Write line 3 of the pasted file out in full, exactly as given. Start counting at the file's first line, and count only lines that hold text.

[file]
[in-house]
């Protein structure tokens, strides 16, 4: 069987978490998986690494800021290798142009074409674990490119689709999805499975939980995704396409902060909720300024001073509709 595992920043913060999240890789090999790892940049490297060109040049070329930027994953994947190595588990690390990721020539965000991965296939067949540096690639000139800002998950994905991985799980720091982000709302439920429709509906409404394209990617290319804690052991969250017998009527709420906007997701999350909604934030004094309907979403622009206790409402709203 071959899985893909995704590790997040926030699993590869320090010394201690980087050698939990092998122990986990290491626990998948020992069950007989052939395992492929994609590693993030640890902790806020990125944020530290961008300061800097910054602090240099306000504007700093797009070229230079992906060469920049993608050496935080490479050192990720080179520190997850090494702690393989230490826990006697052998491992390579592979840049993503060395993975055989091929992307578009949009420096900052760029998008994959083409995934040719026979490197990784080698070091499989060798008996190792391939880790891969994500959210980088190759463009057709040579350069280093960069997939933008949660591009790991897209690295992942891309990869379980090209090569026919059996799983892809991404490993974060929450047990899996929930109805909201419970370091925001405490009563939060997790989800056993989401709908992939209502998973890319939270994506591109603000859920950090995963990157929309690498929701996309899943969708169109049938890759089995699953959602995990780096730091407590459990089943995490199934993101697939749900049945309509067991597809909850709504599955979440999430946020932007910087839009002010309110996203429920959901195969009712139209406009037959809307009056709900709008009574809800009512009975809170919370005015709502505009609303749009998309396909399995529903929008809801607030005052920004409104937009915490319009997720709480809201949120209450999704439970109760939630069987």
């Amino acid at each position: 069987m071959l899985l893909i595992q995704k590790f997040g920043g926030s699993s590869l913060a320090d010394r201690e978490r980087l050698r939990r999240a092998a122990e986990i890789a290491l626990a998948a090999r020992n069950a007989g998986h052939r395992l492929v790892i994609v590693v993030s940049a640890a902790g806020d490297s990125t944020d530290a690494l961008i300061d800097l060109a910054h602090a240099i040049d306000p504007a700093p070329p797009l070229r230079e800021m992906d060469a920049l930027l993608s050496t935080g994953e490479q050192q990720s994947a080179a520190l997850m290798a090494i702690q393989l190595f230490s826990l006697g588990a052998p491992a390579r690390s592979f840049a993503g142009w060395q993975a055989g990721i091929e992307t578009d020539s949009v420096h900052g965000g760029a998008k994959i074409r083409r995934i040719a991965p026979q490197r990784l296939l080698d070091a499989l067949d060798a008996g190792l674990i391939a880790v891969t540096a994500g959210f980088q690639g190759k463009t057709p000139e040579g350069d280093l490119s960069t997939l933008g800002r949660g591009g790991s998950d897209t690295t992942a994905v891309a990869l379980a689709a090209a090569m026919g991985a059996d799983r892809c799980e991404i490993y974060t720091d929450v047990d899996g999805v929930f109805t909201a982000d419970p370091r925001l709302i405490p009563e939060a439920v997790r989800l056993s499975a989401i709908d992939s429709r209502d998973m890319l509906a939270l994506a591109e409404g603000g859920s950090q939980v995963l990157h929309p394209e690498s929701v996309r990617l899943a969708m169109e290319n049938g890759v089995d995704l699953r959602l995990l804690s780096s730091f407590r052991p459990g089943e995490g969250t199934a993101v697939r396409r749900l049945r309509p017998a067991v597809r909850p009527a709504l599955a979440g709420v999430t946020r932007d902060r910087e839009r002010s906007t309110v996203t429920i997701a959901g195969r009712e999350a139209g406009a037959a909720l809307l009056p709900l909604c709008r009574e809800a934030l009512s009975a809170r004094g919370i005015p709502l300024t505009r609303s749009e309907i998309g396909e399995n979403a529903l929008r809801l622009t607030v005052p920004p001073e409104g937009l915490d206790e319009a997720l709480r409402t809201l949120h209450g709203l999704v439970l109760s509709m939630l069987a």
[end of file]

């Amino acid at each position: 069987m071959l899985l893909i595992q995704k590790f997040g920043g926030s699993s590869l913060a320090d010394r201690e978490r980087l050698r939990r999240a092998a122990e986990i890789a290491l626990a998948a090999r020992n069950a007989g998986h052939r395992l492929v790892i994609v590693v993030s940049a640890a902790g806020d490297s990125t944020d530290a690494l961008i300061d800097l060109a910054h602090a240099i040049d306000p504007a700093p070329p797009l070229r230079e800021m992906d060469a920049l930027l993608s050496t935080g994953e490479q050192q990720s994947a080179a520190l997850m290798a090494i702690q393989l190595f230490s826990l006697g588990a052998p491992a390579r690390s592979f840049a993503g142009w060395q993975a055989g990721i091929e992307t578009d020539s949009v420096h900052g965000g760029a998008k994959i074409r083409r995934i040719a991965p026979q490197r990784l296939l080698d070091a499989l067949d060798a008996g190792l674990i391939a880790v891969t540096a994500g959210f980088q690639g190759k463009t057709p000139e040579g350069d280093l490119s960069t997939l933008g800002r949660g591009g790991s998950d897209t690295t992942a994905v891309a990869l379980a689709a090209a090569m026919g991985a059996d799983r892809c799980e991404i490993y974060t720091d929450v047990d899996g999805v929930f109805t909201a982000d419970p370091r925001l709302i405490p009563e939060a439920v997790r989800l056993s499975a989401i709908d992939s429709r209502d998973m890319l509906a939270l994506a591109e409404g603000g859920s950090q939980v995963l990157h929309p394209e690498s929701v996309r990617l899943a969708m169109e290319n049938g890759v089995d995704l699953r959602l995990l804690s780096s730091f407590r052991p459990g089943e995490g969250t199934a993101v697939r396409r749900l049945r309509p017998a067991v597809r909850p009527a709504l599955a979440g709420v999430t946020r932007d902060r910087e839009r002010s906007t309110v996203t429920i997701a959901g195969r009712e999350a139209g406009a037959a909720l809307l009056p709900l909604c709008r009574e809800a934030l009512s009975a809170r004094g919370i005015p709502l300024t505009r609303s749009e309907i998309g396909e399995n979403a529903l929008r809801l622009t607030v005052p920004p001073e409104g937009l915490d206790e319009a997720l709480r409402t809201l949120h209450g709203l999704v439970l109760s509709m939630l069987a």